The death trap

Published : Oct 24, 2003 00:00 IST

It is not only the monsoon but the Karnataka government too that has failed the farmers ("From debt to death", October 10). It is baffling that the insurance scheme introduced by the State government has caused immense pain to farmers. It shows the callousness of the state machinery towards farmers. Firm action must be taken against usury. The state machinery must address the grievances of farmers.

Arvinth SingaramCoimbatore

* * *

The green revolution seems to have reached a cul-de-sac in Karnataka. The harrowing tales of debt-laden farmers ending their lives have deeply affected the sensibilities of the government, the media, service-minded non-governmental organisations and all right-thinking people.

Some blame it, rather peremptorily, on the `globalisation' of trade. Large-scale imports of cheap agricultural products are not taking place in India on account of the WTO regime. Not yet. The use of chemical fertilizers and pesticides to increase yields has ruined the soil, forcing farmers to borrow more and more to set this right. Fragmentation of land by inheritance by large families is yet another reason for agriculture becoming uneconomical.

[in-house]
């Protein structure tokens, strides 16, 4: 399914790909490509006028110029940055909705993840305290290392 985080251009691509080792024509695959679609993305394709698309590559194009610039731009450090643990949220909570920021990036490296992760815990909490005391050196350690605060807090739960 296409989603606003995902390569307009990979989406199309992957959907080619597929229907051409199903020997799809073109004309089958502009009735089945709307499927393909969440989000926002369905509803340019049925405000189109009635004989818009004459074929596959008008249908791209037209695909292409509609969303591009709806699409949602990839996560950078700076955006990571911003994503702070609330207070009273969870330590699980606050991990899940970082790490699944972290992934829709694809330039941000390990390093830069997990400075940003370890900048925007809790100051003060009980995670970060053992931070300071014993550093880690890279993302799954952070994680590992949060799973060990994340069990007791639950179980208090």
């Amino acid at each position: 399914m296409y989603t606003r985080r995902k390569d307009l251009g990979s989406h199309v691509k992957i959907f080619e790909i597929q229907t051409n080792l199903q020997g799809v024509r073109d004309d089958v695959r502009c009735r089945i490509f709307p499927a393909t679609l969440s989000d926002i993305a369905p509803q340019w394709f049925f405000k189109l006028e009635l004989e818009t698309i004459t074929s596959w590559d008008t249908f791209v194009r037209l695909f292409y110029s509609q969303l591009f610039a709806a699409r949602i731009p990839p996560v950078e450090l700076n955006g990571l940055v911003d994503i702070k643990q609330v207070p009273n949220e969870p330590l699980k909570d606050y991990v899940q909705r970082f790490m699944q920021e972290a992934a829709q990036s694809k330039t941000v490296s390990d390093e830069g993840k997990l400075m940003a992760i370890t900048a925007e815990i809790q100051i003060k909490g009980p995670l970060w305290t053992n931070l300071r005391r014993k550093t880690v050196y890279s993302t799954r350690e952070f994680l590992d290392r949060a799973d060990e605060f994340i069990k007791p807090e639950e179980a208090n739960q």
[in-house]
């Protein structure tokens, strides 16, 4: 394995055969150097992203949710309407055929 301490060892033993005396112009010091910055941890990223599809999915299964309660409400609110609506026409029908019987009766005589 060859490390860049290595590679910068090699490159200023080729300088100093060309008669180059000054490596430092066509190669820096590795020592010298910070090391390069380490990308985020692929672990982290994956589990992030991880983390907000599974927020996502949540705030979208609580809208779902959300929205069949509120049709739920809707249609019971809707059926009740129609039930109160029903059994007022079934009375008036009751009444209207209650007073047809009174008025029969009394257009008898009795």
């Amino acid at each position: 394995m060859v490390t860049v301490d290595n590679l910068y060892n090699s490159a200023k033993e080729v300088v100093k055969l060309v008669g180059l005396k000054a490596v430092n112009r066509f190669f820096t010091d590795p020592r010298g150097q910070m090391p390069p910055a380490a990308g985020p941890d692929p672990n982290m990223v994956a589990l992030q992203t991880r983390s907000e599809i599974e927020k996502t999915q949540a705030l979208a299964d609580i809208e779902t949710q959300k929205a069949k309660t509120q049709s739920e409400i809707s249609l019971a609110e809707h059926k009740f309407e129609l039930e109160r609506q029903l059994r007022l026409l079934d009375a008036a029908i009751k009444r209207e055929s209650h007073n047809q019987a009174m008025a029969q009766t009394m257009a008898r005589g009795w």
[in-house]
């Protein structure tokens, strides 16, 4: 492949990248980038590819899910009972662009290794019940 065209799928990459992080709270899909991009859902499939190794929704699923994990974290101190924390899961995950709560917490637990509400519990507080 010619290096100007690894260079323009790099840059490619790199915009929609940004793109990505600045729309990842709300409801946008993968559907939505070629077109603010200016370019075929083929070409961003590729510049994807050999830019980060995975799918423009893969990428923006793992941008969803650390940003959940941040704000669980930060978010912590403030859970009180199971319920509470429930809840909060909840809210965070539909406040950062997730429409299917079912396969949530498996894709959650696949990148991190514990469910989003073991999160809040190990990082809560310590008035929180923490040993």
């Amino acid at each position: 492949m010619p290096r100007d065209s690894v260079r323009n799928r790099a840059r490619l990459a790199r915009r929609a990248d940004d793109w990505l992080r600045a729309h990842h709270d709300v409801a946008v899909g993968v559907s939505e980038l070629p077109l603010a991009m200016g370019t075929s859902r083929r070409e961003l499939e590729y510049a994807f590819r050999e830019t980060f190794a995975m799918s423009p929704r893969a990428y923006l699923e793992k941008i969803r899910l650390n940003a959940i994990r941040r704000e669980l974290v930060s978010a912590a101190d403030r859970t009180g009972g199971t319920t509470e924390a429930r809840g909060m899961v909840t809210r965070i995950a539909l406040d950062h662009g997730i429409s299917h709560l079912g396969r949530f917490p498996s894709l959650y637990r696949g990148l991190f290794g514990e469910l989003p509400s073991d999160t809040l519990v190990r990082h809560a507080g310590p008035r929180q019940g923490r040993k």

The relief measures undertaken by the government and humanitarian agencies are good only in parts. There could be a deep underlying cause. This takes us to the issue of the great urban-rural divide. Many people in an urban setting are in debt for various reasons, for building a house, for instance. Corporate entities live almost entirely on borrowings from banks and other financial institutions. But hardly anybody is driven to suicide. In fact, many, especially the corporates, have specialised in the `fine art' of defaulting on loans. In striking contrast is the attitude of farmers - they still are tradition-bound and repayment of `debt' is a matter of honour.

Kangayam R. RangaswamyWisconsin, U.S.


This has reference to the article "Latur Revisited" (October 10). As a matter of fact, 2.15 lakh houses are to be reconstructed and not four lakh houses. Also, it has been mentioned in the article that not a single village has been relocated for reconstruction in the aftermath of the earthquake. The truth is that 24 villages have been relocated fully while 37 have been partially relocated.